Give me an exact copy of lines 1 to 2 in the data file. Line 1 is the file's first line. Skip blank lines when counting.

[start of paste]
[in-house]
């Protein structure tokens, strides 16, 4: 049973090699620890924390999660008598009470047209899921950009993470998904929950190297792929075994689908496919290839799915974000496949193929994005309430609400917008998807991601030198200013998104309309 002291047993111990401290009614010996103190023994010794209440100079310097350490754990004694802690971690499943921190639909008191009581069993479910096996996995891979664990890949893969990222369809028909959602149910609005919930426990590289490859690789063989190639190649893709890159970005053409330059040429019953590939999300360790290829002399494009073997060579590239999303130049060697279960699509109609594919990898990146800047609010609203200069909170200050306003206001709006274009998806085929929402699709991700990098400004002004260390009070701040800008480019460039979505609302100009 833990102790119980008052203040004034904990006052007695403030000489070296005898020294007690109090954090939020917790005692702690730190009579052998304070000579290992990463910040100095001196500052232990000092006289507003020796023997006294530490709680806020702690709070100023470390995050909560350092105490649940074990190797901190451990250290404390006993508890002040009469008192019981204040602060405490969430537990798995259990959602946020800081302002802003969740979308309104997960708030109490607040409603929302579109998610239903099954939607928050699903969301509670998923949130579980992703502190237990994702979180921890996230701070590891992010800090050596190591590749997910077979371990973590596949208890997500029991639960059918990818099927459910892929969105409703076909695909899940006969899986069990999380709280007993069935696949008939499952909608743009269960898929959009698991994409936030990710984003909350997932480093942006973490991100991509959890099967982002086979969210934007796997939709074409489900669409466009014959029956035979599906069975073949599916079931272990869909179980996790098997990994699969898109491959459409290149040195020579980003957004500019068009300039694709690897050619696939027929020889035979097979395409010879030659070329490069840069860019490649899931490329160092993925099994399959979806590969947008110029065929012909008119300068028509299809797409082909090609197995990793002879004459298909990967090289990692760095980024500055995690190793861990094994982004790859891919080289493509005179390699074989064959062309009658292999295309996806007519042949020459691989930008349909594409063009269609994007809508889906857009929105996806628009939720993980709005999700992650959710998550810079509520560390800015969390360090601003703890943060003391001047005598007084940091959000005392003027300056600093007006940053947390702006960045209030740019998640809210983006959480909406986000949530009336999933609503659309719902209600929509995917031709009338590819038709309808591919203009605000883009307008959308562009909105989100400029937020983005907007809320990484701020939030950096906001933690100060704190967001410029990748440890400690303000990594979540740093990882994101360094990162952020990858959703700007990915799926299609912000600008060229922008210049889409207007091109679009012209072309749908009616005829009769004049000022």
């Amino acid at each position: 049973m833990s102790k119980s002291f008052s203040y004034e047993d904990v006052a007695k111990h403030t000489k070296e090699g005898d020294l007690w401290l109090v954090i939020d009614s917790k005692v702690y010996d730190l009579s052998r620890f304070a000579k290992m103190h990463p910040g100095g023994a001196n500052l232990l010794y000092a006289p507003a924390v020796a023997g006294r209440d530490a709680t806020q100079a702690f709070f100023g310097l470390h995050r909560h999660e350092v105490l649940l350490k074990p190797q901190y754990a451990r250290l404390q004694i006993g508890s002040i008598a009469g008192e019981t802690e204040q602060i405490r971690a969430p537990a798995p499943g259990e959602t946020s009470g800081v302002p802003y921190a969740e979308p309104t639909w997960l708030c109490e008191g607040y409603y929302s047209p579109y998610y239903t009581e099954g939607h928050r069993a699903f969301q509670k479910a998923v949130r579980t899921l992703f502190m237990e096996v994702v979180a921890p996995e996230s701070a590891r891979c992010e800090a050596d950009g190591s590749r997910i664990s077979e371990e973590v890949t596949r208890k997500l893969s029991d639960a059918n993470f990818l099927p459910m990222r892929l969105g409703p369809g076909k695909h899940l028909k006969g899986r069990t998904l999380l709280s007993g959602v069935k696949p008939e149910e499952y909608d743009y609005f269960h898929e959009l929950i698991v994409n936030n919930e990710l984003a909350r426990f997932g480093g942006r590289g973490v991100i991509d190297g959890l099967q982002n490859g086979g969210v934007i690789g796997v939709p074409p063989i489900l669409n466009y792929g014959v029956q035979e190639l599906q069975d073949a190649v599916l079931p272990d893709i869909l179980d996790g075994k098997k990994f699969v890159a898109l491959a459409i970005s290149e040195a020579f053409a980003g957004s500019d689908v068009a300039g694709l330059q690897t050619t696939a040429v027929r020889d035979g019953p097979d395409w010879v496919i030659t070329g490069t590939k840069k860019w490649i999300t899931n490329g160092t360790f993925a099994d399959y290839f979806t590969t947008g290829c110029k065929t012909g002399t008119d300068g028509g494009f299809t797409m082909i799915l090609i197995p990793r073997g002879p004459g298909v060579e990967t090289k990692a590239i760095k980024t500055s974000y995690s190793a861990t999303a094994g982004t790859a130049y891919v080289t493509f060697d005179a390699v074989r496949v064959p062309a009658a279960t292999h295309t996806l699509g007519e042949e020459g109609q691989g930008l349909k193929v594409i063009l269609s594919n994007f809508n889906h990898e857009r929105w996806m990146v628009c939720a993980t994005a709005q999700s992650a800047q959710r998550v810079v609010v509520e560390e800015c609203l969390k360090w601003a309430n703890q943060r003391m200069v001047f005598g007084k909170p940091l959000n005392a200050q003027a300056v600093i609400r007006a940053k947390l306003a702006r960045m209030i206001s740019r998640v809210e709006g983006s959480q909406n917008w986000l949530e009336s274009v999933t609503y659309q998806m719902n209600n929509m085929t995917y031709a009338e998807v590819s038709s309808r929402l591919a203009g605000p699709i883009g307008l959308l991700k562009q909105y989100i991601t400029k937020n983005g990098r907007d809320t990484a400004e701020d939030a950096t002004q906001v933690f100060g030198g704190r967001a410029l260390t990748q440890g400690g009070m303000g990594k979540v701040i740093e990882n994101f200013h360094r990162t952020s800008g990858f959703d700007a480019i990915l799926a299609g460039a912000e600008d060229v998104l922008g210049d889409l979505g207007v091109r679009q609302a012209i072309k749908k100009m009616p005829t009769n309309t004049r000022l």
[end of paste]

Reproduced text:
[in-house]
């Protein structure tokens, strides 16, 4: 049973090699620890924390999660008598009470047209899921950009993470998904929950190297792929075994689908496919290839799915974000496949193929994005309430609400917008998807991601030198200013998104309309 002291047993111990401290009614010996103190023994010794209440100079310097350490754990004694802690971690499943921190639909008191009581069993479910096996996995891979664990890949893969990222369809028909959602149910609005919930426990590289490859690789063989190639190649893709890159970005053409330059040429019953590939999300360790290829002399494009073997060579590239999303130049060697279960699509109609594919990898990146800047609010609203200069909170200050306003206001709006274009998806085929929402699709991700990098400004002004260390009070701040800008480019460039979505609302100009 833990102790119980008052203040004034904990006052007695403030000489070296005898020294007690109090954090939020917790005692702690730190009579052998304070000579290992990463910040100095001196500052232990000092006289507003020796023997006294530490709680806020702690709070100023470390995050909560350092105490649940074990190797901190451990250290404390006993508890002040009469008192019981204040602060405490969430537990798995259990959602946020800081302002802003969740979308309104997960708030109490607040409603929302579109998610239903099954939607928050699903969301509670998923949130579980992703502190237990994702979180921890996230701070590891992010800090050596190591590749997910077979371990973590596949208890997500029991639960059918990818099927459910892929969105409703076909695909899940006969899986069990999380709280007993069935696949008939499952909608743009269960898929959009698991994409936030990710984003909350997932480093942006973490991100991509959890099967982002086979969210934007796997939709074409489900669409466009014959029956035979599906069975073949599916079931272990869909179980996790098997990994699969898109491959459409290149040195020579980003957004500019068009300039694709690897050619696939027929020889035979097979395409010879030659070329490069840069860019490649899931490329160092993925099994399959979806590969947008110029065929012909008119300068028509299809797409082909090609197995990793002879004459298909990967090289990692760095980024500055995690190793861990094994982004790859891919080289493509005179390699074989064959062309009658292999295309996806007519042949020459691989930008349909594409063009269609994007809508889906857009929105996806628009939720993980709005999700992650959710998550810079509520560390800015969390360090601003703890943060003391001047005598007084940091959000005392003027300056600093007006940053947390702006960045209030740019998640809210983006959480909406986000949530009336999933609503659309719902209600929509995917031709009338590819038709309808591919203009605000883009307008959308562009909105989100400029937020983005907007809320990484701020939030950096906001933690100060704190967001410029990748440890400690303000990594979540740093990882994101360094990162952020990858959703700007990915799926299609912000600008060229922008210049889409207007091109679009012209072309749908009616005829009769004049000022």